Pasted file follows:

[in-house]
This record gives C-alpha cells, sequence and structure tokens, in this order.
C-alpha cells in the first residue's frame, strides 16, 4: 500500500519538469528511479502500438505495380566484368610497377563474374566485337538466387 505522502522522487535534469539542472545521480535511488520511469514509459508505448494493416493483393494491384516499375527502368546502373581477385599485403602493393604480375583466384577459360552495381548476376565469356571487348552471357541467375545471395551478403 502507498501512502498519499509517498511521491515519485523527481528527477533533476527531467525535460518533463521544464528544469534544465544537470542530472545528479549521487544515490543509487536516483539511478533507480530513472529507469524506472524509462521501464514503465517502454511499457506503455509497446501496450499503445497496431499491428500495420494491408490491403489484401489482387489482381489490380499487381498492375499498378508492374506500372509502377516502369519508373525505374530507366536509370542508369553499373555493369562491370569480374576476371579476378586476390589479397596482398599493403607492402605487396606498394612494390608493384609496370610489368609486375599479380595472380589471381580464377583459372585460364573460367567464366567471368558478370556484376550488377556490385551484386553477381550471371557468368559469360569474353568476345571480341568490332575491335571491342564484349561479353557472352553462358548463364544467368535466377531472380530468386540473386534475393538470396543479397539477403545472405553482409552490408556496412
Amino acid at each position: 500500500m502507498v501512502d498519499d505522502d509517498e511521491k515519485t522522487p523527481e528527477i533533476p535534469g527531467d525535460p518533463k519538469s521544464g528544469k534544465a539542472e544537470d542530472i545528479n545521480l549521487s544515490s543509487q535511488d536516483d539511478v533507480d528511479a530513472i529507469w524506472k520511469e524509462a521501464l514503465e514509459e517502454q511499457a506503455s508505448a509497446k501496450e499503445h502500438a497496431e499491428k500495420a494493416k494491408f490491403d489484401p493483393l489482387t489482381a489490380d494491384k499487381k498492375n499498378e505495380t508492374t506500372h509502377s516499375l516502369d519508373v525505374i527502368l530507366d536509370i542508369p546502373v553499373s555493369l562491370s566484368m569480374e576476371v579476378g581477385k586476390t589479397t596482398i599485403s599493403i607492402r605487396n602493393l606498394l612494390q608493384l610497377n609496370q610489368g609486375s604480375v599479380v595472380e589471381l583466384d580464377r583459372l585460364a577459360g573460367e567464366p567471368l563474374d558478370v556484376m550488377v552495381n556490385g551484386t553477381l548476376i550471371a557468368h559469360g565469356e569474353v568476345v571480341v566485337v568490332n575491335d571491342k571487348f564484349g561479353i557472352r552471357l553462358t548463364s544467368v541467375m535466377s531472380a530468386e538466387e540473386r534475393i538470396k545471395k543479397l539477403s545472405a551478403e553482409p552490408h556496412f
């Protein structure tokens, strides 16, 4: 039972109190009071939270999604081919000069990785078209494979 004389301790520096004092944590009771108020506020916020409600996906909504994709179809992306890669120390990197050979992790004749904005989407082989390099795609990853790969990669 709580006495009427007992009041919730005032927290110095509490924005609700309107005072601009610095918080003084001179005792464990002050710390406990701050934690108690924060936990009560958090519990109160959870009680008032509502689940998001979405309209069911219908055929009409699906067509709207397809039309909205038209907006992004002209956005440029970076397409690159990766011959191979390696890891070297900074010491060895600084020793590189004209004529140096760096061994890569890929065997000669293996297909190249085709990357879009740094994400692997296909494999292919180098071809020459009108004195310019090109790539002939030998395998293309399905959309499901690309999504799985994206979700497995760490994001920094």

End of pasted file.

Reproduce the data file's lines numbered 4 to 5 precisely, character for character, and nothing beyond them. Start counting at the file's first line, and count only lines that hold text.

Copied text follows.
Amino acid at each position: 500500500m502507498v501512502d498519499d505522502d509517498e511521491k515519485t522522487p523527481e528527477i533533476p535534469g527531467d525535460p518533463k519538469s521544464g528544469k534544465a539542472e544537470d542530472i545528479n545521480l549521487s544515490s543509487q535511488d536516483d539511478v533507480d528511479a530513472i529507469w524506472k520511469e524509462a521501464l514503465e514509459e517502454q511499457a506503455s508505448a509497446k501496450e499503445h502500438a497496431e499491428k500495420a494493416k494491408f490491403d489484401p493483393l489482387t489482381a489490380d494491384k499487381k498492375n499498378e505495380t508492374t506500372h509502377s516499375l516502369d519508373v525505374i527502368l530507366d536509370i542508369p546502373v553499373s555493369l562491370s566484368m569480374e576476371v579476378g581477385k586476390t589479397t596482398i599485403s599493403i607492402r605487396n602493393l606498394l612494390q608493384l610497377n609496370q610489368g609486375s604480375v599479380v595472380e589471381l583466384d580464377r583459372l585460364a577459360g573460367e567464366p567471368l563474374d558478370v556484376m550488377v552495381n556490385g551484386t553477381l548476376i550471371a557468368h559469360g565469356e569474353v568476345v571480341v566485337v568490332n575491335d571491342k571487348f564484349g561479353i557472352r552471357l553462358t548463364s544467368v541467375m535466377s531472380a530468386e538466387e540473386r534475393i538470396k545471395k543479397l539477403s545472405a551478403e553482409p552490408h556496412f
């Protein structure tokens, strides 16, 4: 039972109190009071939270999604081919000069990785078209494979 004389301790520096004092944590009771108020506020916020409600996906909504994709179809992306890669120390990197050979992790004749904005989407082989390099795609990853790969990669 709580006495009427007992009041919730005032927290110095509490924005609700309107005072601009610095918080003084001179005792464990002050710390406990701050934690108690924060936990009560958090519990109160959870009680008032509502689940998001979405309209069911219908055929009409699906067509709207397809039309909205038209907006992004002209956005440029970076397409690159990766011959191979390696890891070297900074010491060895600084020793590189004209004529140096760096061994890569890929065997000669293996297909190249085709990357879009740094994400692997296909494999292919180098071809020459009108004195310019090109790539002939030998395998293309399905959309499901690309999504799985994206979700497995760490994001920094």